I have been using loyalty cards for a while now and have figured out a way to ensure that I am using them as effectively as possible.


Unfortunately, I am getting slightly addicted to the feeling of satisfaction and achievement that completing a loyalty card induces.

As a result, I am probably going to coffee shops more often than I would have previously.

Sometimes, I have several loyalty cards for various different coffee shops on the go at once which I’m pretty sure completely undermines the concept of loyalty.

Therefore, although saving £3.45 on an extra large mint hot chocolate with marshmallows makes me feel like a savvy supersaver, the fact that I have previously spent just under £5 on overpriced tea in order to obtain it probably suggests otherwise.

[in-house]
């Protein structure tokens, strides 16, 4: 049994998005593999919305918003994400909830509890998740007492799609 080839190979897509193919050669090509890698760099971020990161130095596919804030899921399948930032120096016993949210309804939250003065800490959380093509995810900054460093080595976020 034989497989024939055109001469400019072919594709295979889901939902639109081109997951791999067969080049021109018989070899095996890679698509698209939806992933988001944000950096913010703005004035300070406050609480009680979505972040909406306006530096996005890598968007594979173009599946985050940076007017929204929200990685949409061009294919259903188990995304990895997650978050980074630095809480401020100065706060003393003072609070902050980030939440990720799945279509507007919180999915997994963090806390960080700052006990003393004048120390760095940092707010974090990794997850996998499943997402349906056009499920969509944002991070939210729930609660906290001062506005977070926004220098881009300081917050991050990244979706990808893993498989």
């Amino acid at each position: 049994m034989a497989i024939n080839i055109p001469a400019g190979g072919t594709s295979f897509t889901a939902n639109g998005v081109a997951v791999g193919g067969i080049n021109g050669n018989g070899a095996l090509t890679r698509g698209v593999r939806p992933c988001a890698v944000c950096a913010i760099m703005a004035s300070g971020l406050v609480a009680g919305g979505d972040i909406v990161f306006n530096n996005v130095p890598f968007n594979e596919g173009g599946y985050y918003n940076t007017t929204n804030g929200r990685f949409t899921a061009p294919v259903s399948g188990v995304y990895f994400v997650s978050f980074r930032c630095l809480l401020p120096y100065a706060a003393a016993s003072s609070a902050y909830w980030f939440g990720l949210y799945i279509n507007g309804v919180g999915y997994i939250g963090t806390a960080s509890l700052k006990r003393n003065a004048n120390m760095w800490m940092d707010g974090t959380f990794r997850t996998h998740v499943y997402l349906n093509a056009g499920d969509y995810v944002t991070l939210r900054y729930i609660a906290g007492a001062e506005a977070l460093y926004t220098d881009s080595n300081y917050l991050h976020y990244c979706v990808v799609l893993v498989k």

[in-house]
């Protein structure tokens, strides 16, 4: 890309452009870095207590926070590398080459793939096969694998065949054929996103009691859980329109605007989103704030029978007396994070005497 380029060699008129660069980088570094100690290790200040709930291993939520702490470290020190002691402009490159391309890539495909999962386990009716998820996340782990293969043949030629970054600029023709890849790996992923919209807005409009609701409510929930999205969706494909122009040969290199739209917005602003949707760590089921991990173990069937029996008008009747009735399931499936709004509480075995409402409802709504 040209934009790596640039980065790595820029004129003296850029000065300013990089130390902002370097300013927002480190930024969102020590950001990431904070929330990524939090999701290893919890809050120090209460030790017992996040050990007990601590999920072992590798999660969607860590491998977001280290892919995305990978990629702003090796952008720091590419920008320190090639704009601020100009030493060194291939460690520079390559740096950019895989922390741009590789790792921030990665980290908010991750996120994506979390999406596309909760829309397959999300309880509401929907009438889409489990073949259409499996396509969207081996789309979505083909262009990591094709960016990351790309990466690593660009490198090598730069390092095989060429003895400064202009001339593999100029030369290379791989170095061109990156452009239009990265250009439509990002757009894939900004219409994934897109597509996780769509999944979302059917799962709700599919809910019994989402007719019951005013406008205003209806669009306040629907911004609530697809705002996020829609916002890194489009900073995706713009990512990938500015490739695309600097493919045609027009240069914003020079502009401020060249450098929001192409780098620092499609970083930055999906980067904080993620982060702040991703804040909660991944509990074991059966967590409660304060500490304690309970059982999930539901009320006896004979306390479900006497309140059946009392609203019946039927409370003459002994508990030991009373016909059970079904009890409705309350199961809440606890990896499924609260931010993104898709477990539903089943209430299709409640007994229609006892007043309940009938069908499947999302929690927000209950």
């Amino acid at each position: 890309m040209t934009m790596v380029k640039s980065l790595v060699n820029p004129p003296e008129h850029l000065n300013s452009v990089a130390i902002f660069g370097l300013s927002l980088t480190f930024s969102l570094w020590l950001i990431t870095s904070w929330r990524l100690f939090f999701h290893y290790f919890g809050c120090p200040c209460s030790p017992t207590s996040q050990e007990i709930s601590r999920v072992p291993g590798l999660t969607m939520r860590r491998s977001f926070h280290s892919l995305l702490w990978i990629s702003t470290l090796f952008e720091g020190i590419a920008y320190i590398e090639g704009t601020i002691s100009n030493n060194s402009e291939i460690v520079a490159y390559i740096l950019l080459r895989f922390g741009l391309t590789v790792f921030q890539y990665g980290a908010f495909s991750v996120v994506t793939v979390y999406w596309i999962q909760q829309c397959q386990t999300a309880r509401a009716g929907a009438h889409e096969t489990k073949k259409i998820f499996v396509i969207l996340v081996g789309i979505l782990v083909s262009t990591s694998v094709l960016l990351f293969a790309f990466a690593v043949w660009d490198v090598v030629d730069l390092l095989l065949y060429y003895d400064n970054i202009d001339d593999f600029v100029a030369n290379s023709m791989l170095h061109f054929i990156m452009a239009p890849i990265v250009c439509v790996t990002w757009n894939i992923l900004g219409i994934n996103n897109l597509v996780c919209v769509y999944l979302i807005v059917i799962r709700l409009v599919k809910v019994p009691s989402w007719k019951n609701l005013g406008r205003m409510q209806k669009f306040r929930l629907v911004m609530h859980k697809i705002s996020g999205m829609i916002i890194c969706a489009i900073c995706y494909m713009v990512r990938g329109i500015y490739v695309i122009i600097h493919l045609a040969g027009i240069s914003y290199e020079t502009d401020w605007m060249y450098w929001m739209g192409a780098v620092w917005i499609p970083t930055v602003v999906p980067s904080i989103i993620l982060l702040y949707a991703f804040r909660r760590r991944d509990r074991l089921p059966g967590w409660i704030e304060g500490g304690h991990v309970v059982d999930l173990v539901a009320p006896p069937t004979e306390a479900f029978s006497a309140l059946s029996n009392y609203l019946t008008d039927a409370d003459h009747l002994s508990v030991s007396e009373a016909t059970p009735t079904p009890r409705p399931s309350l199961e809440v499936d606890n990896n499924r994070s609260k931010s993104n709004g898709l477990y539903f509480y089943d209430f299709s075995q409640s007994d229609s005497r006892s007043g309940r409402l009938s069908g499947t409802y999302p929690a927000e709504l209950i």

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Popcorn Is The Most Moreish Substance Known To Man.

Whenever I go to the cinema, I buy popcorn in the assumption that I will eat it steadily over the course of the entire movie.

However, once the first piece of popcorn touches my lips, all semblance of self-control disintegrates and I start to make my way through the bucket as if it is the first food that I have had after being lost in the wilderness for an extended period of time.

Popcorn is quite consistent in its flavour and texture so around a quarter of the way down the bucket, I tend to get a bit bored.

After a while, I get to a stage where I’m not really enjoying the taste of the popcorn enough to justify the number of calories I am taking on by eating it.

However, by this point, it is too late.

My hand is set in an unbreakable, mechanical rhythm and I cannot stop it from shoving handfuls of popcorn into my mouth, against the wishes of the rest of my body.

Eventually, I reach the stage where I am no longer eating out of hunger or enjoyment.

Instead, my desire to consume the popcorn is fuelled purely by a guilty obligation to finish the entire bucket in order to justify the hole in my bank account that I carved out when I bought it.